Tag Archives: fourth amendment

CEI Podcast for March 10, 2011: Keeping Private Data Private

Have a listen here.

Associate Director of Technology Studies Ryan Radia talks about how to prevent data privacy violations in the Internet age. Your data may be safe if it’s stored on your personal hard drive. But if it’s in the cloud, as with Gmail or Dropbox accounts, you can’t count on the Fourth Amendment to protect you against unreasonable search and seizure. Radia suggests some reforms to outdated laws to better reflect today’s technological realities.

Regulation of the Day 152: Locking Your Car Door

Most car thefts happen to unlocked cars. The government of Bucks County, Pennsylvania, thinks it can help. It plans to issue $25 fines to people who forget to lock their cars. First-time violators get off with a warning.

Bear in mind that enforcing this policy involves police systematically trying to break into peoples’ cars. First, that’s inherently creepy. Second, that’s a significant privacy violation. It’s also a Fourth Amendment issue. If an officer stumbles upon something illegal and decides to prosecute, he has performed a warrantless search.

It’s also a safety issue. If a thief decides to play dress-up and look like an officer, he could very easily steal valuables from parked cars in broad daylight and no one would be the wiser.

One more problem to add to the pile is corruption. A legitimate officer might be tempted to give himself a quick pay raise at a forgetful car owner’s expense. Policing for profit is all too common.

Better for the government to stay out of this one.

When TSA Agents Attack

For most people, the TSA is merely an annoyance. We grudgingly play our part in security theater so we can get where we’re going. But for Kathy Parker, the TSA is something far more serious (via Steve Horwitz):

“Everything in my purse was out, including my wallet and my checkbook. I had two prescriptions in there. One was diet pills. This was embarrassing. A TSA officer said, ‘Hey, I’ve always been curious about these. Do they work?’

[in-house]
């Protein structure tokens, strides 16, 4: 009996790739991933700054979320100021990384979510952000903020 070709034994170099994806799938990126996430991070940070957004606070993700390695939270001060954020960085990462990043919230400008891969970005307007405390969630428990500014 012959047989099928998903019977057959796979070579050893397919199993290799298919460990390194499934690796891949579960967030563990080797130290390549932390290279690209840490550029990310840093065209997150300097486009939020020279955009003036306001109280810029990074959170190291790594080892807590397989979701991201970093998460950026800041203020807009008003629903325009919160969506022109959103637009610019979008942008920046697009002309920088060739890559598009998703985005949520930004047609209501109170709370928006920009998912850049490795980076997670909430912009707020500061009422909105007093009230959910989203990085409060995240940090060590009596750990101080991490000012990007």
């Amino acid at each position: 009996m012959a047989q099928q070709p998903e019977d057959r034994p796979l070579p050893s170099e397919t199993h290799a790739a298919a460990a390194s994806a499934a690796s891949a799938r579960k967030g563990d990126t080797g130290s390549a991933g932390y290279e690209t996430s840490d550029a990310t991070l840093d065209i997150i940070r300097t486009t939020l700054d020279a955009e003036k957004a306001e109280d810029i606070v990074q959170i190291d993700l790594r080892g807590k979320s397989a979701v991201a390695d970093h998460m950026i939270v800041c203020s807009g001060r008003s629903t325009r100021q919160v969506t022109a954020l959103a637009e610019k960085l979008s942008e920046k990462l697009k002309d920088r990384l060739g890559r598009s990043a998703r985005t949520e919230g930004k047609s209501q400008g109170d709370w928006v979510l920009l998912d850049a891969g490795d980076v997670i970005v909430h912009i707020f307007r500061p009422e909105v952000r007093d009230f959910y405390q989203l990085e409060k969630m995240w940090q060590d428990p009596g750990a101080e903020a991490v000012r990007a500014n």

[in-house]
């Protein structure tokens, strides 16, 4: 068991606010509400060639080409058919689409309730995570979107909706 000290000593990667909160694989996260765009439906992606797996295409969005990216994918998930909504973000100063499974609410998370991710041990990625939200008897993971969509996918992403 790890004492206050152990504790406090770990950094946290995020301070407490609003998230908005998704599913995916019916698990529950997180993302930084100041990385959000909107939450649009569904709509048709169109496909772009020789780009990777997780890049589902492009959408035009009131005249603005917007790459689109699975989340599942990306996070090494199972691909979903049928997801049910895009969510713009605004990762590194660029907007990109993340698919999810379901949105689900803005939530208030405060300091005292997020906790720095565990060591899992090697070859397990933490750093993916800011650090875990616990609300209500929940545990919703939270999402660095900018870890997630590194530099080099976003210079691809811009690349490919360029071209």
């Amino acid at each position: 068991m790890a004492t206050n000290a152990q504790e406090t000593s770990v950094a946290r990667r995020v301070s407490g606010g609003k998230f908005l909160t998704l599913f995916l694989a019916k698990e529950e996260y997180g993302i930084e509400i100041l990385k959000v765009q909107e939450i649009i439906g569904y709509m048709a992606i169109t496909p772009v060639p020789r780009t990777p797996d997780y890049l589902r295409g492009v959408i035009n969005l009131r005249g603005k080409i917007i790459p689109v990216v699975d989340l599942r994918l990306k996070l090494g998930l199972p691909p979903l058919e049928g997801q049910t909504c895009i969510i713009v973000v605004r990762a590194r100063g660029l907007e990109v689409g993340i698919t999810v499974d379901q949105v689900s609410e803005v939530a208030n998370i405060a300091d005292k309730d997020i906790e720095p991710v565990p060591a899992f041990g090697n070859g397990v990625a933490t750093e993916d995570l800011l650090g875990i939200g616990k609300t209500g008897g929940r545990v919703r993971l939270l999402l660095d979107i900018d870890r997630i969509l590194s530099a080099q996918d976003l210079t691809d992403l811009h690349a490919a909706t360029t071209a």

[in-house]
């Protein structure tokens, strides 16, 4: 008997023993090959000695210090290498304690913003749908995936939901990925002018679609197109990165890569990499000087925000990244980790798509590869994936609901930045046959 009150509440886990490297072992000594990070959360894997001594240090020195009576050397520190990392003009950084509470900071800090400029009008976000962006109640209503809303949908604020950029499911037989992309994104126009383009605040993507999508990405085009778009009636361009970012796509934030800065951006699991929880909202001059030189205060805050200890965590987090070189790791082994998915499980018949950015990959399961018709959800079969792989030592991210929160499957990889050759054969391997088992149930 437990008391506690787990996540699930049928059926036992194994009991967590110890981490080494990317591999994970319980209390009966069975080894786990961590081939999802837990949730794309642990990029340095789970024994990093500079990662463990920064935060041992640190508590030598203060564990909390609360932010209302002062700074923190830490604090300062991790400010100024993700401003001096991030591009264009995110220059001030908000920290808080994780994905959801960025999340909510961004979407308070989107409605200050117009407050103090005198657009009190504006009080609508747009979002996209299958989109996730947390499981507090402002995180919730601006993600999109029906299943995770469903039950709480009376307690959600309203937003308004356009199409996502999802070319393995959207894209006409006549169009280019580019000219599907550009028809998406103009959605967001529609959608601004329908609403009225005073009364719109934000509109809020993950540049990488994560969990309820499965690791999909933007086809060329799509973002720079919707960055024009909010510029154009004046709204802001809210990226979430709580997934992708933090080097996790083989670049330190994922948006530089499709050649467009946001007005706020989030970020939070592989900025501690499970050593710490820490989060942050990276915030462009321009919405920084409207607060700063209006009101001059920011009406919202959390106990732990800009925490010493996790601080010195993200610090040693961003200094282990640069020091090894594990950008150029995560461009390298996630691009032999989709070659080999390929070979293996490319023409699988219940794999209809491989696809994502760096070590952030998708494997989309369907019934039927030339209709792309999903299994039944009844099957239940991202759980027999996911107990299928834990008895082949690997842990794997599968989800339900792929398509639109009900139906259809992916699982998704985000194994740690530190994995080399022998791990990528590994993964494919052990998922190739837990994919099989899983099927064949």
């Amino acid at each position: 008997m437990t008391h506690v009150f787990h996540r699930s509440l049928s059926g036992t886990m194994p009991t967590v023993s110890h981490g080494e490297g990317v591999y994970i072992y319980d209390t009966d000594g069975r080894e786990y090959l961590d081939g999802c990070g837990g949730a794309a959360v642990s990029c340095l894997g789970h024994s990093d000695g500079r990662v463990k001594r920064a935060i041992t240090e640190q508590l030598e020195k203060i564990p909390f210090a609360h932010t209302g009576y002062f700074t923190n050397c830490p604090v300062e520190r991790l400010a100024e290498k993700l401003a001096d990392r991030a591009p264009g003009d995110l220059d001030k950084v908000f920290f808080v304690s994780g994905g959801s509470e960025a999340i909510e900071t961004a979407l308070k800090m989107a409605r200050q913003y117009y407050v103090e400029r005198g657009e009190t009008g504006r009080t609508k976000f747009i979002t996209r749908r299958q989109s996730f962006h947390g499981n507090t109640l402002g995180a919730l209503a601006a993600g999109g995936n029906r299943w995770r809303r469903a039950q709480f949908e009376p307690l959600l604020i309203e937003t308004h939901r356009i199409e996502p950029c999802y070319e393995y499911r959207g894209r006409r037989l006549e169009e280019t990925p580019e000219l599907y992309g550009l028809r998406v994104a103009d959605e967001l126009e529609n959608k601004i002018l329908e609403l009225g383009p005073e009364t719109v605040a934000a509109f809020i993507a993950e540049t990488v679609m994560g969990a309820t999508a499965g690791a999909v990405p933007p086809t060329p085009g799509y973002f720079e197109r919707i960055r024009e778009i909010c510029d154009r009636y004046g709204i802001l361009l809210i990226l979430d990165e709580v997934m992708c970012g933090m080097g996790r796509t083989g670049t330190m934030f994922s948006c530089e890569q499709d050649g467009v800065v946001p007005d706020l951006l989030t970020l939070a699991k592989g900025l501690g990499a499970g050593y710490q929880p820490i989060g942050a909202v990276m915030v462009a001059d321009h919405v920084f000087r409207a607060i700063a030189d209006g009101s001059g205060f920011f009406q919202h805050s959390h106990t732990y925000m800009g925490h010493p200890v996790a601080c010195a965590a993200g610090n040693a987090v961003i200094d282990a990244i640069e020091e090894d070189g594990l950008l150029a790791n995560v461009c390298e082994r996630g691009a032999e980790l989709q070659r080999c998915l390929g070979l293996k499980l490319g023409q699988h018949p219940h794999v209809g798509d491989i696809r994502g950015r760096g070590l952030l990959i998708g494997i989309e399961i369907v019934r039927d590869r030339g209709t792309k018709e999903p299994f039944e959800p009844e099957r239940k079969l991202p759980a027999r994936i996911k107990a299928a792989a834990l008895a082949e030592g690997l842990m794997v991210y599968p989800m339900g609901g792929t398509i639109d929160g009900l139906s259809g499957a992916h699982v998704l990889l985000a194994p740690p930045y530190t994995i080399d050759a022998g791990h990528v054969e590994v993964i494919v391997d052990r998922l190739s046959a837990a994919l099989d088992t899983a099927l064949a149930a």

“I was just so taken aback, I said, ‘Yeah.’ ”

What happened next, she says, was more than embarrassing. It was infuriating.

That same screener started emptying her wallet. “He was taking out the receipts and looking at them,” she said.

“I understand that TSA is tasked with strengthening national security but [it] surely does not need to know what I purchased at Kohl’s or Wal-Mart,” she wrote in her complaint, which she sent me last week.

She says she asked what he was looking for and he replied, “Razor blades.” She wondered, “Wouldn’t that have shown up on the metal detector?”

In a side pocket she had tucked a deposit slip and seven checks made out to her and her husband, worth about $8,000.

Her thought: “Oh, my God, this is none of his business.”

Two Philadelphia police officers joined at least four TSA officers who had gathered around her. After conferring with the TSA screeners, one of the Philadelphia officers told her he was there because her checks were numbered sequentially, which she says they were not.

“It’s an indication you’ve embezzled these checks,” she says the police officer told her. He also told her she appeared nervous. She hadn’t before that moment, she says.

She protested when the officer started to walk away with the checks. “That’s my money,” she remembers saying. The officer’s reply? “It’s not your money.”

Read the whole thing. If the Fourth Amendment had any force anymore, the TSA would have been abolished years ago. It is well past time for President Obama and Congress to consider that step. It would certainly do wonders for them in the polls.